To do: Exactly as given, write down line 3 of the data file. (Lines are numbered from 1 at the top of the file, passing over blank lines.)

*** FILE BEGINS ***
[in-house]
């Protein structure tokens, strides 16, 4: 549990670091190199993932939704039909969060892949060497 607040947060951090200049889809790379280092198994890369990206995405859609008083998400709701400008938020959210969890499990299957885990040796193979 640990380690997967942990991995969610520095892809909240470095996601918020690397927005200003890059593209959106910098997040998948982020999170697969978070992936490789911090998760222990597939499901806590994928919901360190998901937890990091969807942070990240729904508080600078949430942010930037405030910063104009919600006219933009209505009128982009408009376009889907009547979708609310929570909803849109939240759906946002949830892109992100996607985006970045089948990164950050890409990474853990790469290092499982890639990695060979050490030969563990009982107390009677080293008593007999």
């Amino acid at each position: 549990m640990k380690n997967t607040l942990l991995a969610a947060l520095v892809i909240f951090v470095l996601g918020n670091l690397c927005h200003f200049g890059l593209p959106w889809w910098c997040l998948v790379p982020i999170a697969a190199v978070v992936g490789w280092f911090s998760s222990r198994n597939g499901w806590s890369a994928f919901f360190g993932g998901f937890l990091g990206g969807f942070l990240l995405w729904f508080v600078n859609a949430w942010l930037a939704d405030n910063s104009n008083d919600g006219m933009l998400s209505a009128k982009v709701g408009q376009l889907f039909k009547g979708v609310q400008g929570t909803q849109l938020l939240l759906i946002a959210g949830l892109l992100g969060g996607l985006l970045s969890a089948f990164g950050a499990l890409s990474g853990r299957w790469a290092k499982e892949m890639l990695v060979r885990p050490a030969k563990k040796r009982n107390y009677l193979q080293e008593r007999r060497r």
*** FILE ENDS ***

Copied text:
């Amino acid at each position: 549990m640990k380690n997967t607040l942990l991995a969610a947060l520095v892809i909240f951090v470095l996601g918020n670091l690397c927005h200003f200049g890059l593209p959106w889809w910098c997040l998948v790379p982020i999170a697969a190199v978070v992936g490789w280092f911090s998760s222990r198994n597939g499901w806590s890369a994928f919901f360190g993932g998901f937890l990091g990206g969807f942070l990240l995405w729904f508080v600078n859609a949430w942010l930037a939704d405030n910063s104009n008083d919600g006219m933009l998400s209505a009128k982009v709701g408009q376009l889907f039909k009547g979708v609310q400008g929570t909803q849109l938020l939240l759906i946002a959210g949830l892109l992100g969060g996607l985006l970045s969890a089948f990164g950050a499990l890409s990474g853990r299957w790469a290092k499982e892949m890639l990695v060979r885990p050490a030969k563990k040796r009982n107390y009677l193979q080293e008593r007999r060497r």